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Getting SMARTer. The Boston Children’s Hospital Computational Health Informatics Program and the new Department of Biomedical Informatics at Harvard Medical School held an invitation-only meeting on developing a national Health Information Technology Platform supporting Substitutable Apps (loosely, an “App Store for Health”) on June 11-12, 2015.Renowned surgeon and writer Atul Gawande and U.S. Chief Technology Officer, DJ Patil, keynoted.One hundred leaders from across the health care, technology, and government sectors came together to identify barriers to innovation at the point of care; to unlock how to proceed with an apps-based model; to figure out the key antecedents to ensuring that an app written once will run anywhere; and to spark the community of software developers to innovate on the platform that interfaces with the full spectrum of health system data.We introduced the idea of a health information technology platform in a 2009 paper in the New England Journal of Medicine,” No Small Change for the Health Information Economy,” suggesting that electronic medical record systems should look a lot more like an iPhone than they currently do. The iPhone and Android platforms separate the system from the functionality provided by the applications. And the applications are substitutable: a consumer can download a calendar reminder system, reject it, and download another one instead. The consumer is committed to the platform, but the applications compete on value and cost. The platform approach to software design, relying on an application programming interface (API), can be used to create and support an extensible ecosystem of applications and to stimulate a market for competition on value and price.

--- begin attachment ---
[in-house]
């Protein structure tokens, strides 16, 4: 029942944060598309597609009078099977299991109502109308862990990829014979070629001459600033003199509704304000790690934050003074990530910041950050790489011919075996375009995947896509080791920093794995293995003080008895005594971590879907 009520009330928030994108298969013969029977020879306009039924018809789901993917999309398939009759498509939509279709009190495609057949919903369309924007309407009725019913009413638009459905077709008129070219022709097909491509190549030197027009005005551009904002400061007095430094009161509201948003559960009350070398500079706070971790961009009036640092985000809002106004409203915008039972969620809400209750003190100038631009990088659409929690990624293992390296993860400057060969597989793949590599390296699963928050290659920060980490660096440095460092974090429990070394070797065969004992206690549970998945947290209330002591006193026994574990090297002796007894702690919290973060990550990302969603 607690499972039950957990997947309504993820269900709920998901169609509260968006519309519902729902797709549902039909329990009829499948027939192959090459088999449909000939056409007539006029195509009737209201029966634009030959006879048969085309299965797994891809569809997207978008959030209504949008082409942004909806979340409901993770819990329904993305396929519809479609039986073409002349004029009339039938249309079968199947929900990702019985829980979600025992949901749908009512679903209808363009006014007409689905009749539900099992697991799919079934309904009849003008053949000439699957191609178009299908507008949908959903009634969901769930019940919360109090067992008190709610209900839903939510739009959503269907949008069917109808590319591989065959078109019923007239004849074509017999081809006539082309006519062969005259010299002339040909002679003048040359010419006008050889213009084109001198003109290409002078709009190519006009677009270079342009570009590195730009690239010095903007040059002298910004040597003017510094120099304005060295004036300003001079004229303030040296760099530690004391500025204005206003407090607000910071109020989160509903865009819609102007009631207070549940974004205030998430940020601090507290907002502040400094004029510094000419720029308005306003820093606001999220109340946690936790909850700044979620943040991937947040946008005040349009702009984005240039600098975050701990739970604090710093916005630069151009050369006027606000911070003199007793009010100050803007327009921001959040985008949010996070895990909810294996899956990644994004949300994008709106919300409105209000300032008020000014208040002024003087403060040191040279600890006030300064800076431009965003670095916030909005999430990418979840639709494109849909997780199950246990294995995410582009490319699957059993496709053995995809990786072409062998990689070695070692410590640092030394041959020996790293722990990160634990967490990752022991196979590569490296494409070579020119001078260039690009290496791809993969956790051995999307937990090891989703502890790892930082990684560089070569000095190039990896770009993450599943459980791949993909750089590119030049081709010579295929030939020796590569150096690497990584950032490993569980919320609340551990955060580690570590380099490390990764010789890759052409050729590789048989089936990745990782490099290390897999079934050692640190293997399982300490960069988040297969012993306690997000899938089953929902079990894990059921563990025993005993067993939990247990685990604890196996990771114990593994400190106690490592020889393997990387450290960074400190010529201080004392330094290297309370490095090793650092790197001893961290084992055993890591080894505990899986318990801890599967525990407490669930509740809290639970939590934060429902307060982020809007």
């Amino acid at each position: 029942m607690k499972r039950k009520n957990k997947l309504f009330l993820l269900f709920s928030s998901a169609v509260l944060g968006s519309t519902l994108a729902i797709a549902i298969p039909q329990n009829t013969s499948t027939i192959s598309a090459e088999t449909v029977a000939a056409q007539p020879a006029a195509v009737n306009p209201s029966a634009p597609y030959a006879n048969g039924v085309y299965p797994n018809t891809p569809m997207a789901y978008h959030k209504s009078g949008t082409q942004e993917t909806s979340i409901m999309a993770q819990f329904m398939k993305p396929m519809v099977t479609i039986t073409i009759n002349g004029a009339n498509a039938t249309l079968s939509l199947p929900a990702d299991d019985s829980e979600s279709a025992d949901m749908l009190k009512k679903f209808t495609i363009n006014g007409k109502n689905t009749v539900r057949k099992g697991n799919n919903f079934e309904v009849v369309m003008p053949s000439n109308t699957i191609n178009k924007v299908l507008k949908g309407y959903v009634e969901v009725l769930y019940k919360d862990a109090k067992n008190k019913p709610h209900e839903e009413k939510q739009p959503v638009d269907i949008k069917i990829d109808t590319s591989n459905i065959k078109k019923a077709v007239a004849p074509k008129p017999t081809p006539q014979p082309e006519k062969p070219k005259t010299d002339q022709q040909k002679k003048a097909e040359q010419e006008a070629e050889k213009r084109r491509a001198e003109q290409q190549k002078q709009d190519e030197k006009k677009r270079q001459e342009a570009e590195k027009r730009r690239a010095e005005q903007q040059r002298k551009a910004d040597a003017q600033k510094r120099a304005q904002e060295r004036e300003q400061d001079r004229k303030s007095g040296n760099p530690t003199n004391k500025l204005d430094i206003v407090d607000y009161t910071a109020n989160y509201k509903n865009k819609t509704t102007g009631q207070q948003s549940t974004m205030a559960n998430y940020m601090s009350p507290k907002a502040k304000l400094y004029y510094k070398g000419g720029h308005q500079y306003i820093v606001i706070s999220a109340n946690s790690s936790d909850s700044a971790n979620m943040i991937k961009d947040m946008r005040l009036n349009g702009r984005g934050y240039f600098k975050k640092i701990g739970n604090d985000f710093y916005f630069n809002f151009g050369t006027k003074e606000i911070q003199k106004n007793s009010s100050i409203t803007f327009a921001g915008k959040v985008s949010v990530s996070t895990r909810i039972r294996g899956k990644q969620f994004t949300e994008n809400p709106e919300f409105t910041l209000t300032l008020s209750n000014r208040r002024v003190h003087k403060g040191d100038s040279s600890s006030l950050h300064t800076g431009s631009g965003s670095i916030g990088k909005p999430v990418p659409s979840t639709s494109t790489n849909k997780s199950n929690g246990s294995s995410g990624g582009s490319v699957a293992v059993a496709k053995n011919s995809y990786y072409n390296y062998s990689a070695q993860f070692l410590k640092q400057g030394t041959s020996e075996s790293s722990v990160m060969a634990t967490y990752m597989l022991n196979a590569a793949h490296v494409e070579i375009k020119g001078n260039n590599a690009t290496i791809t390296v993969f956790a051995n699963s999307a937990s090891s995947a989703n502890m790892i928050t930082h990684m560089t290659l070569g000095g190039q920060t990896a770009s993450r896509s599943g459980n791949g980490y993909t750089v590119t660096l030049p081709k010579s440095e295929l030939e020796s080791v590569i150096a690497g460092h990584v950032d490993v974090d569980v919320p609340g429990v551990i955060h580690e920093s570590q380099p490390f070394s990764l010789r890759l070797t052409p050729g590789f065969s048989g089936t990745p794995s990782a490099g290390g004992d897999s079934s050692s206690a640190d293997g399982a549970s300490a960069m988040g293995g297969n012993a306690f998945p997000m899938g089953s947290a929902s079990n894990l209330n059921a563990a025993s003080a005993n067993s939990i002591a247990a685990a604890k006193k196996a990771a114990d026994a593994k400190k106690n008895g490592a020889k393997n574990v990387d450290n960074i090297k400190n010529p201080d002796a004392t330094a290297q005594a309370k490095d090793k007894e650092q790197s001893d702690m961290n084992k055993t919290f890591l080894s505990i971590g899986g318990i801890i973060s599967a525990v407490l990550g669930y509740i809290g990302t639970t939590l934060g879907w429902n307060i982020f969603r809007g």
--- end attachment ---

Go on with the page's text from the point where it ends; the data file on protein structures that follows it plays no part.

With a grant of $15 million from HHS, we have developed a model for such a system—the open source and open standards SMART Health IT, described in technical detail here, from which we have learned important lessons about the technical, regulatory, and business implications of this transformative and rapidly evolving trend. Recently, with demonstrated successes of SMART and emergence of the FHIR standard to support EMR and HIT APIs, it has become feasible to expect a national-scale infrastructure based on “substitutable” components to drive down health care technology costs, allow flexibility, support standards evolution, accommodate differences in care workflow, foster competition in the market, and accelerate innovation.
The meeting continued the work begun six years ago at the first ITdotHealth meeting. On the tail end of an historic $48 billion dollar federal investment in HIT, we look forward to leveraging that infrastructure to support a flexible, nimble health system in a state of constant learning and improvement. The extraordinary group of participants at ITdotHealth III “Getting SMARTer” continued to drive the national conversation.
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